Aleppo: A Syrian Mosaic

Diverse communities thrive in an ancient Syrian city

by Spencer Osberg

image The Syrian city of Aleppo ranks among the oldest continuously inhabited centers in the world. Deep beneath its protective walls, narrow alleys and clustered structures lay the remains of civilizations stretching back 7,000 years. Since the time of the apostles, Aleppo has been a major Christian center. After Beirut, it is the Middle East’s most diverse Christian community and its second-largest.

Armenians, with deeply entrenched roots, make up the city’s most prominent Christian group. Beginning in the fourth century, Armenian pilgrims to Jerusalem broke their long journeys in Aleppo’s convents, hostels and monasteries. Waves of Armenians later settled there after the Seljuk Turks defeated the Byzantines and conquered Armenian territory in Asia Minor and the Caucasus in the 11th century. Between 1915 and 1923, Aleppo’s Armenian population swelled to 250,000. Since then, many of the city’s Armenians have moved to other parts of Syria or Lebanon or they have emigrated to Europe, North America or Oceania.

The majority of Aleppo’s Armenians (who now number as many as 77,000) belong to the Armenian Apostolic Church. About 17,500 people, however, are members of the Armenian Catholic Church, which shares the rites and traditions of the Apostolic Church while in full communion with the church of Rome. Another 1,500 attend services at Armenian Evangelical (Presbyterian) churches.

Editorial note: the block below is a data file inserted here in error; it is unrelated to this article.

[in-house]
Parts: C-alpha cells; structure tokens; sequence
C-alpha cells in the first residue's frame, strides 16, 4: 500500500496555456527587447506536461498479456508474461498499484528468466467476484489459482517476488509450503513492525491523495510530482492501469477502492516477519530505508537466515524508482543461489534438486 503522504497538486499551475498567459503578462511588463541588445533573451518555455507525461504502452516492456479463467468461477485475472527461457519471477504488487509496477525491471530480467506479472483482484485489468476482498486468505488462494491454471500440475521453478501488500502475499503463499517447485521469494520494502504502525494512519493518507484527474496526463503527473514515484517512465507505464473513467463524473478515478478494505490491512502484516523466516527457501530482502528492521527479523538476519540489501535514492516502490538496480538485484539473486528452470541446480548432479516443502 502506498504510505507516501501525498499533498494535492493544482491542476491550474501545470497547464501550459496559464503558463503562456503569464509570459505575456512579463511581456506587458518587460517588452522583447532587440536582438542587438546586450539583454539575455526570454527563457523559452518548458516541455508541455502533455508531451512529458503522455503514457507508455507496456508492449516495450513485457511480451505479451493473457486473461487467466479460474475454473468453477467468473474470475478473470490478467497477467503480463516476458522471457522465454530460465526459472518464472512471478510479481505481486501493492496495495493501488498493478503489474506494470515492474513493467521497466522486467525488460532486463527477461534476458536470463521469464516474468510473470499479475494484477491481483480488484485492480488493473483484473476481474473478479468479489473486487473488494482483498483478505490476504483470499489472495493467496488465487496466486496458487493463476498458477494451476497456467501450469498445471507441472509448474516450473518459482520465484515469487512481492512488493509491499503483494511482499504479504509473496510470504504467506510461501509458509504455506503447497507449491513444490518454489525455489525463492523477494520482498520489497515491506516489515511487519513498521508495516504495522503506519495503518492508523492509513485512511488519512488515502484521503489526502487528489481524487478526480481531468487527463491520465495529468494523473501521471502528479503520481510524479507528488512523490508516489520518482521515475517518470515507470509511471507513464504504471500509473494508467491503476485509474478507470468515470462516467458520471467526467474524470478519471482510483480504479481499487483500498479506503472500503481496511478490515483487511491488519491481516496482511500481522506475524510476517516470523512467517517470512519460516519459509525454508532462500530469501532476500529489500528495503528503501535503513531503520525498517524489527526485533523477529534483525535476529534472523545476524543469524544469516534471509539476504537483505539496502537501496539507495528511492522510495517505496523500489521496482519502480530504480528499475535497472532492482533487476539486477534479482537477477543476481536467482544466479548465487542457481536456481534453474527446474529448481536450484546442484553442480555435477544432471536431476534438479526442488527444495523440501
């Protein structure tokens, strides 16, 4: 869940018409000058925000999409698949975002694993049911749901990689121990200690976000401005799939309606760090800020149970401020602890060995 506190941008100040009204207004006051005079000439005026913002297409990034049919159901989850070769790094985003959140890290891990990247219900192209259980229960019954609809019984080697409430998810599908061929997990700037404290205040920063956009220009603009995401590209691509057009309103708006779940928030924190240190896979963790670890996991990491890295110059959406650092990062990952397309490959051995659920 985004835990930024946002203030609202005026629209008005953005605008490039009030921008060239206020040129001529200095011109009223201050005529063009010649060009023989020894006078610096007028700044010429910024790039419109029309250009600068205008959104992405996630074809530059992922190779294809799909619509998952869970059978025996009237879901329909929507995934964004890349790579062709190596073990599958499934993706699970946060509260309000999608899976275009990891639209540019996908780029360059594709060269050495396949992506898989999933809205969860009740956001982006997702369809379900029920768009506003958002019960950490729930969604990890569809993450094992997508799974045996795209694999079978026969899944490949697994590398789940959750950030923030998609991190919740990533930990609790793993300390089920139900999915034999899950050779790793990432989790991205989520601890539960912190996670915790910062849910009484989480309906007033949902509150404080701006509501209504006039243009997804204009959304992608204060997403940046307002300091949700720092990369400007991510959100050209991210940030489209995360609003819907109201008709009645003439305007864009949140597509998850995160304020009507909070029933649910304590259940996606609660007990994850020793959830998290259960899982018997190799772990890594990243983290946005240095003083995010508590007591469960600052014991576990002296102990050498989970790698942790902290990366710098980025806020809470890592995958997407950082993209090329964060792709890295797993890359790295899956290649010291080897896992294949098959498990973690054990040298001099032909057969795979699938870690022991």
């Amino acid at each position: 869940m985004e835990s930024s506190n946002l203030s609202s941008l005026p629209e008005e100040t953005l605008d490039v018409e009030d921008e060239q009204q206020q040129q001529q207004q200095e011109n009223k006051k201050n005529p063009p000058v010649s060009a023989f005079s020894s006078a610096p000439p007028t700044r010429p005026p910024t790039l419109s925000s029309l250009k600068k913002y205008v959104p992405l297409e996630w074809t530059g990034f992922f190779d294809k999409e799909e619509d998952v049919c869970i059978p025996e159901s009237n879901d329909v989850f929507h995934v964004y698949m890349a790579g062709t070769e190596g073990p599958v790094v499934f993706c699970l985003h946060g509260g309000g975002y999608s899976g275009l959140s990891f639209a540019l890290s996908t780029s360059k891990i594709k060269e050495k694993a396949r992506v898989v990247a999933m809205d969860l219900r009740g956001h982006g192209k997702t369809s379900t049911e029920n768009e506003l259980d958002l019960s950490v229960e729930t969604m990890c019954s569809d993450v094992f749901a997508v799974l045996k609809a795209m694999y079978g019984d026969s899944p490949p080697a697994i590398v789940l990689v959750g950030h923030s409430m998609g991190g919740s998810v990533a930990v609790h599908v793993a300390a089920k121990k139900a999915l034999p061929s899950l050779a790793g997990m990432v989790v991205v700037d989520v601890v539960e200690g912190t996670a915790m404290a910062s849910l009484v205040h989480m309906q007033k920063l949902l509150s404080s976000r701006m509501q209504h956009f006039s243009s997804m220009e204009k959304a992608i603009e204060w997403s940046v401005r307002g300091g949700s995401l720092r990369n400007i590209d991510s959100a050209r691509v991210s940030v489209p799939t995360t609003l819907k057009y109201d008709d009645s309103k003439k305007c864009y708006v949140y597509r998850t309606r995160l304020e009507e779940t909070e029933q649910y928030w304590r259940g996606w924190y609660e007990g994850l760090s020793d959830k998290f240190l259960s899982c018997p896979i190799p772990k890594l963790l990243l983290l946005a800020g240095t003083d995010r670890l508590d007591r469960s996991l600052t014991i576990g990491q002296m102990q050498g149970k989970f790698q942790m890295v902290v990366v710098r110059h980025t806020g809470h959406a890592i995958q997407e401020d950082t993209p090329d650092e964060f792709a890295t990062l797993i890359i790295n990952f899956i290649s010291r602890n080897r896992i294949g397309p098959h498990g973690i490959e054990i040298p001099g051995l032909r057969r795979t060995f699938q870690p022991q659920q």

Within the city’s Armenian community — regardless of church jurisdiction — the preservation of Armenian culture and language remains resolute. The churches sponsor seven schools, where students learn Armenian as well as Arabic, English and French. There are also numerous church-affiliated community centers, cultural clubs and theaters. Within the mostly Christian neighborhood of Al Jedaydeh, Armenian-owned stores display signs in Armenian and locals address one another in that language.

“The church comes with the community. Without the church there is no community,” said Deacon Kivork from the shady courtyard of Forty Martyrs of Sebaste Armenian Apostolic Cathedral, where he serves. “The church is like the skin on the body,” he added, pinching the skin on his own forearm. “Can you remove it?”

Built between 1499 and 1501, the stone edifice stands at the heart of Aleppo’s ancient Christian Quarter, in the neighborhood’s souk, or marketplace. Its modest, arched outer gate interrupts the souk’s long twisting stone wall that is lined with dozens of shops and kiosks.

Today, explained the deacon, the cathedral primarily serves the city’s “Old Armenians.” Old Armenians, he added, are distinct from the refugees who fled to the city during World War I. At that time, the Young Turks, a reform movement under the Ottoman sultan, forcibly displaced the empire’s Armenians for alleged ties to the Allied forces. As many as 1.5 million died in the process.

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